Feature Story

UPDATE: GERMAN CAR WARS '98

by Bob Hagin

August 14, 1998

Another six weeks has passed, so it's time for automotive update Number 14. Things happen fast in the car world and most of the action lately seems to be happening across the Atlantic. The German automakers are involved in their own Battle of the Bulge and in this case, the Bulge is their bulging bank accounts. BMW, Volkswagen and Mercedes-Benz are buying up strong as well as weak auto makers around the world and things happen over there so fast that you must keep a score card to stay on top of who does what and to whom. These are the latest developments in the Teutonic Car Wars:

ROLL-ROYCE/BENTLEY TO SPLIT - In 1933, the financially troubled British Bentley Motors was acquired by the more solvent Rolls-Royce company and the famous Le Mans winner of the '20s became an only slightly-less expensive version of whatever Rolls was producing at the time. Now the British twins will be split in 2002 after a union that will have lasted almost 70 years. Each will hitch up with a new "mate" and in both cases, the other party will be German. You've no doubt been following the bidding battle for ownership of Rolls between Volkswagen and BMW. VW won the knockdown-dragout competition by bidding $785 million for Rolls lock-stock-and-barrel and that included Bentley. But BMW is currently supplying V8 engines to Rolls and stated in no uncertain terms that if any company other than itself won the bidding war, the supply of engines would stop immediately. Rather than face the prospect of having to hustle up an engine for the current Rolls model, VW assigned the name over to BMW for $66 million and will continue to make the R-R Silver Seraph and its companion, the Bentley Arnage, for BMW for a period of four years. After 2002, VW will supply incomplete bodies to a yet-to-be-built Rolls/BMW factory in England. After that, VW is on its own to produce and market an all-new ultra-luxury car as well as carry on the Bentley name.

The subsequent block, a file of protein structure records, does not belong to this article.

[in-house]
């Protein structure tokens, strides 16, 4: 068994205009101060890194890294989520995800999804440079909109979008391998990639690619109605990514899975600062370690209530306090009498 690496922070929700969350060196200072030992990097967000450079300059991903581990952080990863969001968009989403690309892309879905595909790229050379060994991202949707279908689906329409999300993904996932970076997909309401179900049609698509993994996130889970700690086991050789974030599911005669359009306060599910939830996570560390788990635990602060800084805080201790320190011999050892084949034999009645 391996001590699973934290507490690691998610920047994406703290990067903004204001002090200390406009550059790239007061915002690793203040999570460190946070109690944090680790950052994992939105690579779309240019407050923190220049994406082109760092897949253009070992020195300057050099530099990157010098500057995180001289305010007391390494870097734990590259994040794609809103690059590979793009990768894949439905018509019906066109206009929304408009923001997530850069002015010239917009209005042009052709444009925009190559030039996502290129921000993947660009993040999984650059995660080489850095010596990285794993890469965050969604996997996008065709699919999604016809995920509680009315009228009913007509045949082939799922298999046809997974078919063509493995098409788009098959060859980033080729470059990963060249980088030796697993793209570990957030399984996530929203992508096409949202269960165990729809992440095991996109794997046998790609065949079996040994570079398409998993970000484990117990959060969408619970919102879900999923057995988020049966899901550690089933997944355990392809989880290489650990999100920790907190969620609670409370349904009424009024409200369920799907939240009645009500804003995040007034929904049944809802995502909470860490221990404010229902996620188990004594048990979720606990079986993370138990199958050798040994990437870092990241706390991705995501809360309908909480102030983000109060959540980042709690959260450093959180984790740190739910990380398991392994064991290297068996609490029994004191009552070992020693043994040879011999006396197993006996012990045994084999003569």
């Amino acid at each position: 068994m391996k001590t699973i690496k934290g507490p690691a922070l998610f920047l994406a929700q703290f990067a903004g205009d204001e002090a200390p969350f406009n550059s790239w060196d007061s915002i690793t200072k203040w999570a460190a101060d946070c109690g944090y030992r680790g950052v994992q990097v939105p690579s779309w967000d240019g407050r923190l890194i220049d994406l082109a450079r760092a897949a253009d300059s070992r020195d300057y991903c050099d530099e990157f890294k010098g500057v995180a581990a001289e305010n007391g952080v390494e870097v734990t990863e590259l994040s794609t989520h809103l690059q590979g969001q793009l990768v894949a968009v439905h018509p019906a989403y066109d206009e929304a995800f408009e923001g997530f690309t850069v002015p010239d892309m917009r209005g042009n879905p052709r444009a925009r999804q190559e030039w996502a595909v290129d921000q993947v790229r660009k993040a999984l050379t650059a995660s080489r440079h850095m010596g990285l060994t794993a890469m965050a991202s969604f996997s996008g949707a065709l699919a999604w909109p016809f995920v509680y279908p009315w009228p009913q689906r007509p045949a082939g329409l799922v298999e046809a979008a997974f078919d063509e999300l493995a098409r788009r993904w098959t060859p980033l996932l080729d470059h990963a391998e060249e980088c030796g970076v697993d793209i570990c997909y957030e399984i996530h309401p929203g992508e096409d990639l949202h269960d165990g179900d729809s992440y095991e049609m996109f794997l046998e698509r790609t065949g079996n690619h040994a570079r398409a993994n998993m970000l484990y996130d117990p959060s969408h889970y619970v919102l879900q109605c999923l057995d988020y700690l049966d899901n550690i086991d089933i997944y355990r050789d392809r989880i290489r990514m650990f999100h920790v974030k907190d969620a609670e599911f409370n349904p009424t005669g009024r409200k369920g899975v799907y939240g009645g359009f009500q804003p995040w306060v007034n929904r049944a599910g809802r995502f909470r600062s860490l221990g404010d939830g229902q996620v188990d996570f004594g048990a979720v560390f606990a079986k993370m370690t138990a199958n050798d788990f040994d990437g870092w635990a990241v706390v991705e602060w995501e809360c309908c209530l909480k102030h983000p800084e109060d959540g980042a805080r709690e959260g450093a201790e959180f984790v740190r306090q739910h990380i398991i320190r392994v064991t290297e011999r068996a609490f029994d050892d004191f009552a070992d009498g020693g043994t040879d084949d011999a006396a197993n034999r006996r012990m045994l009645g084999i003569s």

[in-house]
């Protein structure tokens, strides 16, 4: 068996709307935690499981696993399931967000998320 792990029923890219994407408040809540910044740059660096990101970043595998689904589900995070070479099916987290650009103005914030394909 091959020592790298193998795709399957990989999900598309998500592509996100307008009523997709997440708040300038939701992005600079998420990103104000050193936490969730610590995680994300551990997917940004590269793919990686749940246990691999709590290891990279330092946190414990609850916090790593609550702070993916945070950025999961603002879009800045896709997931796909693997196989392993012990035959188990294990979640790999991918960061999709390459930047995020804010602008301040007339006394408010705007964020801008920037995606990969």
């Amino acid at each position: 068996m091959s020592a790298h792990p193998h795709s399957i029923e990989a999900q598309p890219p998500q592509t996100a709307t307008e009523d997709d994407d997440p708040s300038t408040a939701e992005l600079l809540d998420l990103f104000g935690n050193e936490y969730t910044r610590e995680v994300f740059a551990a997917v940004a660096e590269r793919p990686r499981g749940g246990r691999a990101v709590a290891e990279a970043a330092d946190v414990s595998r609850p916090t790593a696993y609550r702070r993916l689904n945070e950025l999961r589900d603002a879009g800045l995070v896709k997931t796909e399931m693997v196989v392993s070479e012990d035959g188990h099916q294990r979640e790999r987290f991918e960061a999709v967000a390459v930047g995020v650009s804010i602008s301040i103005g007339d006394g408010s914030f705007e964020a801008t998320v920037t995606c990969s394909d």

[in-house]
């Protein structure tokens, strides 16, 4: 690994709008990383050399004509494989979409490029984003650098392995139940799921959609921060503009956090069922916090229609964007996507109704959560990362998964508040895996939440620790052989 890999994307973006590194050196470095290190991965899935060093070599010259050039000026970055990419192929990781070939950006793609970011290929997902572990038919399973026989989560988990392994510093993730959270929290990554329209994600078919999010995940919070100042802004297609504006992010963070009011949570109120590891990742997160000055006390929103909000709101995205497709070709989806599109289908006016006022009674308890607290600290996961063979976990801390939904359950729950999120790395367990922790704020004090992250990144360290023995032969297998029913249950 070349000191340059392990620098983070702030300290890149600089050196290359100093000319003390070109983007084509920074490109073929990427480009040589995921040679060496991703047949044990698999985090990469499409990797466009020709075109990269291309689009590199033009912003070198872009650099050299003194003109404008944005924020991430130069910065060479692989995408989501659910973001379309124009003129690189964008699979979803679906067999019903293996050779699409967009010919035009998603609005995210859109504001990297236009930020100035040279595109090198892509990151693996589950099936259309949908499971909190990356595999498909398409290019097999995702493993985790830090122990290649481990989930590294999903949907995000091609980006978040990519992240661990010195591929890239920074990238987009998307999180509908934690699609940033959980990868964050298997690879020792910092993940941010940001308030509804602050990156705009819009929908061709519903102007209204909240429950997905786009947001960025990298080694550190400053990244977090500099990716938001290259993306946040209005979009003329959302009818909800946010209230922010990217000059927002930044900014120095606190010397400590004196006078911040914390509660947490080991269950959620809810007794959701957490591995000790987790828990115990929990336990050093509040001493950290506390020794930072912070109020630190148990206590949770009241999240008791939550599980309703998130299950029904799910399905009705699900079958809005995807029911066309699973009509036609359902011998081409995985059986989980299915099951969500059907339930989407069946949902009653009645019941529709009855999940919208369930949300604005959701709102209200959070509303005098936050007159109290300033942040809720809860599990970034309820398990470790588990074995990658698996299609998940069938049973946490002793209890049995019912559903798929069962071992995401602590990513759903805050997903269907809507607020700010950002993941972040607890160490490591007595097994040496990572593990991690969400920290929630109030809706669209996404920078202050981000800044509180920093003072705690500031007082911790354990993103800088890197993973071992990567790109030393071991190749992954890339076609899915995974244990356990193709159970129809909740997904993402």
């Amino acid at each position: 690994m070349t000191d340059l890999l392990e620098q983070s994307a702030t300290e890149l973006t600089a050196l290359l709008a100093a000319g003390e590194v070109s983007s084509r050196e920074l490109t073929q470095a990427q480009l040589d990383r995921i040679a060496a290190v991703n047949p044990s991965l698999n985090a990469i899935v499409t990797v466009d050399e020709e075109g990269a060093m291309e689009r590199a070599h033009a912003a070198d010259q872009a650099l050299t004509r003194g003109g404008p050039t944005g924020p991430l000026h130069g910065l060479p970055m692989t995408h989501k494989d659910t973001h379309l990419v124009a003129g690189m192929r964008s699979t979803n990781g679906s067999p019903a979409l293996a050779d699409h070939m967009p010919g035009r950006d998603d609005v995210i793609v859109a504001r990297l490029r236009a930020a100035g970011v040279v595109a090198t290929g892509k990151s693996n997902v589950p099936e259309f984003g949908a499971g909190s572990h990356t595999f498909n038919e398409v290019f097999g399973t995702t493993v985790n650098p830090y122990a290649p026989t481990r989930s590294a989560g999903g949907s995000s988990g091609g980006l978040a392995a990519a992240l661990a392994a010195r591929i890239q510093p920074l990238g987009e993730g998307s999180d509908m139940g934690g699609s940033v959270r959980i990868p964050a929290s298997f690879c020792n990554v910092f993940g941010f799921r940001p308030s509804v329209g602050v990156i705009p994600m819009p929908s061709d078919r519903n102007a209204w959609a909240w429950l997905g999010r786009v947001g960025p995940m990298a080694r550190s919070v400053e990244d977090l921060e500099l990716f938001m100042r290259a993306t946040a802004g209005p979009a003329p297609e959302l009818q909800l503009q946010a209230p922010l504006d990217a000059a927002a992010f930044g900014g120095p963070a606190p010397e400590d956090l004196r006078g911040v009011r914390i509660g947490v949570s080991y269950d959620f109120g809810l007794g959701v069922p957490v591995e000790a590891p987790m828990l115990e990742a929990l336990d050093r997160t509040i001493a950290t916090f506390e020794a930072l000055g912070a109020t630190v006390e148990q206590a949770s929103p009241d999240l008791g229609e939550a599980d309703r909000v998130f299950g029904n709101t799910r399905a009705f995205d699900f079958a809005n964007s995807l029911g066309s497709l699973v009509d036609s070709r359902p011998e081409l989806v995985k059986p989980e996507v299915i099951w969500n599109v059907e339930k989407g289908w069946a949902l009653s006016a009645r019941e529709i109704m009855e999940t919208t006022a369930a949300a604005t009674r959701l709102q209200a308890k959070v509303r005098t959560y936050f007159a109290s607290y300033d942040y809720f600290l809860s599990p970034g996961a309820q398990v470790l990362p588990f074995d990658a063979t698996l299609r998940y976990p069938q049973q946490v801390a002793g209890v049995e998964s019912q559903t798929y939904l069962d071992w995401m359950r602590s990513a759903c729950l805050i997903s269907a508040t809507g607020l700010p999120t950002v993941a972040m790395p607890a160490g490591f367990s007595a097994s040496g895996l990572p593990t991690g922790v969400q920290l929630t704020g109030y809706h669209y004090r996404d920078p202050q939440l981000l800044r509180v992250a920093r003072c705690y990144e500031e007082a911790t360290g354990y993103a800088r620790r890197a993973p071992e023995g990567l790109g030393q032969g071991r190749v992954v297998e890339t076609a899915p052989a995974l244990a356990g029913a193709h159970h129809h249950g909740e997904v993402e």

ROLLS-ROYCE BOSS TAKES A WALK - More than a bit miffed over the fact that the above-mentioned splitting of the spoils took place without his knowledge much less his consent, Rolls-Royce head man Graham Morris tossed his keys to the executive bathroom on the desk of VW boss Ferdinand Piech and hit the bricks. Seems Morris had been assuring his "lads" on the R-R line that production of the Rolls would stay where it is but was later told that it would go with BMW to some other unnamed British city. Rather that have to go back on his word, Morris struck his colors and is moving on. How very British! Piech's rational for the Rolls/Bentley split was that he wasn't interested in getting VW involved in a protracted legal battle with BMW over who said what to whom about the R-R name and would spend the $66 million he gets from BMW to develop new products. At one time it was hinted that the Horch name would be resurrected to become another super-luxo, but that idea was dropped. What a relief. That way, Morris wouldn't have had to face the ignominy of having to produce a German-brand carriage-trade car where the once-mighty Rolls-Royce was King.

RETURN OF THE RILEY - The amount of money the German companies are willing to toss around on British brands is amazing to me. Besides its recent feeding frenzy over the acquisition of Rolls-Royce, BMW has, in recent memory, bought the Rover Group which includes Land Rover and the soon-to-be-resurrect Mini (as in the Mini Cooper of the early '60s). British car buffs will recall that the British amalgamations of the past four decades resulted in the Rover Group having ownership of the MG, Morris, Wolseley, Triumph, Austin and Riley nameplates. Reports that we've gotten from our British associates relate that Bernard Pischetsrieder, current chairman of BMW and a longtime admirer of Anglo- automotive things historical, has given his Rover Group a year to put together a Riley that will rival Jaguar as a high-speed, high-class, British-built touring coupe. Having been a British car mechanic in the days when the Riley was imported to the U.S., I can only hope that the proposed new Riley/BMW is more performance-oriented than the overweight, underpowered sedans and convertibles that I worked on in the '50s. Why doesn't Pischetsrieder simply buy Jaguar or even the ultra-high performance British Aston-Martin? Too late. Ford already owns those two venerable British companies.

VOLVO STANDS FIRM - It was also with considerable interest that we observed that Volkswagen has recently been making buy-out overtures towards Volvo, that staid producer of near-bulletproof Swedish cars. VW has already invested heavily in the Czechoslovakian Skoda (there's one for you historians to look up) and is the current owner of the exotic Lamborghini, so buying Volvo would be another jewel in the VW crown. But Tuve Johannesson, president of Volvo has turned down the overtures of his German neighbor and says that Volvo is doing fine the way it is. That statement probably means that the two will merge in the next couple of years.

Come back in six more weeks and we'll review what has happened during that time. Who knows, in the crazy world of auto making, maybe Ford and General Motors will merge.

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